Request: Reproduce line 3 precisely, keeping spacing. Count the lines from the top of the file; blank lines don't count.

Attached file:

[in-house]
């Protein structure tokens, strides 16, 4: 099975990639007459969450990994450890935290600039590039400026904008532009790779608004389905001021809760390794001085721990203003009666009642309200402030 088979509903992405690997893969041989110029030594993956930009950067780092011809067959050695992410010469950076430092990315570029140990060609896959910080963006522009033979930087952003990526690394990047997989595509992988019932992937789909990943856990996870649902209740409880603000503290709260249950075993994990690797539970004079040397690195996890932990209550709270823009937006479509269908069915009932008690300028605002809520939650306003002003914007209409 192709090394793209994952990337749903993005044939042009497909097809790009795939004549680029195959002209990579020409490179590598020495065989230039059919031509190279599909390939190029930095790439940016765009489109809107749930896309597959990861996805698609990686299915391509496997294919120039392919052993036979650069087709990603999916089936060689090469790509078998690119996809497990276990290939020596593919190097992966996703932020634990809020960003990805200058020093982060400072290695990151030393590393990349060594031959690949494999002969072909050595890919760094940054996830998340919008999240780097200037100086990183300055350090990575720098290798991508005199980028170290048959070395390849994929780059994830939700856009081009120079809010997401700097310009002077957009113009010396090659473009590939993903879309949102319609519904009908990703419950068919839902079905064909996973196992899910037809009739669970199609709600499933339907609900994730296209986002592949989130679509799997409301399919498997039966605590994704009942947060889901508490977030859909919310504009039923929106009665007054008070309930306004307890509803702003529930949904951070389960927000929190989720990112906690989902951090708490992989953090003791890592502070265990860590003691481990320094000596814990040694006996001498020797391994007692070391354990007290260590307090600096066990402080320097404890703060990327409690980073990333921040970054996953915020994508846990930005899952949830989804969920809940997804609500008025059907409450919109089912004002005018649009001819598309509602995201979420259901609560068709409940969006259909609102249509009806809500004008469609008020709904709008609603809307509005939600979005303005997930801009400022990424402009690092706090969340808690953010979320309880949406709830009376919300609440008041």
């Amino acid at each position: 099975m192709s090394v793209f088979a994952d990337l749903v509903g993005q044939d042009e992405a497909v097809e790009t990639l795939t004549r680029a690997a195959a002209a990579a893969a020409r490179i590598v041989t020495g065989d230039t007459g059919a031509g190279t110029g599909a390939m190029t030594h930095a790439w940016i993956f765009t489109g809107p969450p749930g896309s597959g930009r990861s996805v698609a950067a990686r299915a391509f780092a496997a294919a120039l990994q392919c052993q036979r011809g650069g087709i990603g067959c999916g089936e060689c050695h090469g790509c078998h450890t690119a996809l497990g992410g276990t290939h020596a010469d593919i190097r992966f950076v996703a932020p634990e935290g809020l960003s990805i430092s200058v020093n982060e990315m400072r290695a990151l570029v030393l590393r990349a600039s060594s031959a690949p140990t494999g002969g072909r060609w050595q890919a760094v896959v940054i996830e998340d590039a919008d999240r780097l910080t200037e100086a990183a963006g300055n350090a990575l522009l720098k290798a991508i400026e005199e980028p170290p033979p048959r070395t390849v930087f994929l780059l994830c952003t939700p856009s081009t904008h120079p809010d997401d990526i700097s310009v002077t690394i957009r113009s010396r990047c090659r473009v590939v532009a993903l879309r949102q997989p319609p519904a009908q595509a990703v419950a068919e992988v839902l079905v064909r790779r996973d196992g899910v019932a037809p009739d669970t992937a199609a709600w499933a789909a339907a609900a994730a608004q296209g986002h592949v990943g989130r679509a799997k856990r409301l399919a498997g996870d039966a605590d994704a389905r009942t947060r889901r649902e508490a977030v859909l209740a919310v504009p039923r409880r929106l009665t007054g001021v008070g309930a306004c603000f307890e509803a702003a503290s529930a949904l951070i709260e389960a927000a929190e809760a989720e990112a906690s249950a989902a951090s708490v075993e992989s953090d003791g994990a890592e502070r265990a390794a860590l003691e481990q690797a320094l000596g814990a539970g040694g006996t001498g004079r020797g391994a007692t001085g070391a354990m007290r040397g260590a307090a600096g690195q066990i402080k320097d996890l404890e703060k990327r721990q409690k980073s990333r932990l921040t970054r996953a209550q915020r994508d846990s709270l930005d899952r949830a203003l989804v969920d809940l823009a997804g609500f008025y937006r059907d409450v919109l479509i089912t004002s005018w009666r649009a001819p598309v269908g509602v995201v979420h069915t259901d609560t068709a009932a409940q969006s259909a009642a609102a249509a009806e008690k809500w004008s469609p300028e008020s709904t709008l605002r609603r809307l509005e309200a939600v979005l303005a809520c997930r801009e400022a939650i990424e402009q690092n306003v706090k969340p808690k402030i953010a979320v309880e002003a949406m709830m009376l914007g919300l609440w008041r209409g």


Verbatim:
């Amino acid at each position: 099975m192709s090394v793209f088979a994952d990337l749903v509903g993005q044939d042009e992405a497909v097809e790009t990639l795939t004549r680029a690997a195959a002209a990579a893969a020409r490179i590598v041989t020495g065989d230039t007459g059919a031509g190279t110029g599909a390939m190029t030594h930095a790439w940016i993956f765009t489109g809107p969450p749930g896309s597959g930009r990861s996805v698609a950067a990686r299915a391509f780092a496997a294919a120039l990994q392919c052993q036979r011809g650069g087709i990603g067959c999916g089936e060689c050695h090469g790509c078998h450890t690119a996809l497990g992410g276990t290939h020596a010469d593919i190097r992966f950076v996703a932020p634990e935290g809020l960003s990805i430092s200058v020093n982060e990315m400072r290695a990151l570029v030393l590393r990349a600039s060594s031959a690949p140990t494999g002969g072909r060609w050595q890919a760094v896959v940054i996830e998340d590039a919008d999240r780097l910080t200037e100086a990183a963006g300055n350090a990575l522009l720098k290798a991508i400026e005199e980028p170290p033979p048959r070395t390849v930087f994929l780059l994830c952003t939700p856009s081009t904008h120079p809010d997401d990526i700097s310009v002077t690394i957009r113009s010396r990047c090659r473009v590939v532009a993903l879309r949102q997989p319609p519904a009908q595509a990703v419950a068919e992988v839902l079905v064909r790779r996973d196992g899910v019932a037809p009739d669970t992937a199609a709600w499933a789909a339907a609900a994730a608004q296209g986002h592949v990943g989130r679509a799997k856990r409301l399919a498997g996870d039966a605590d994704a389905r009942t947060r889901r649902e508490a977030v859909l209740a919310v504009p039923r409880r929106l009665t007054g001021v008070g309930a306004c603000f307890e509803a702003a503290s529930a949904l951070i709260e389960a927000a929190e809760a989720e990112a906690s249950a989902a951090s708490v075993e992989s953090d003791g994990a890592e502070r265990a390794a860590l003691e481990q690797a320094l000596g814990a539970g040694g006996t001498g004079r020797g391994a007692t001085g070391a354990m007290r040397g260590a307090a600096g690195q066990i402080k320097d996890l404890e703060k990327r721990q409690k980073s990333r932990l921040t970054r996953a209550q915020r994508d846990s709270l930005d899952r949830a203003l989804v969920d809940l823009a997804g609500f008025y937006r059907d409450v919109l479509i089912t004002s005018w009666r649009a001819p598309v269908g509602v995201v979420h069915t259901d609560t068709a009932a409940q969006s259909a009642a609102a249509a009806e008690k809500w004008s469609p300028e008020s709904t709008l605002r609603r809307l509005e309200a939600v979005l303005a809520c997930r801009e400022a939650i990424e402009q690092n306003v706090k969340p808690k402030i953010a979320v309880e002003a949406m709830m009376l914007g919300l609440w008041r209409g």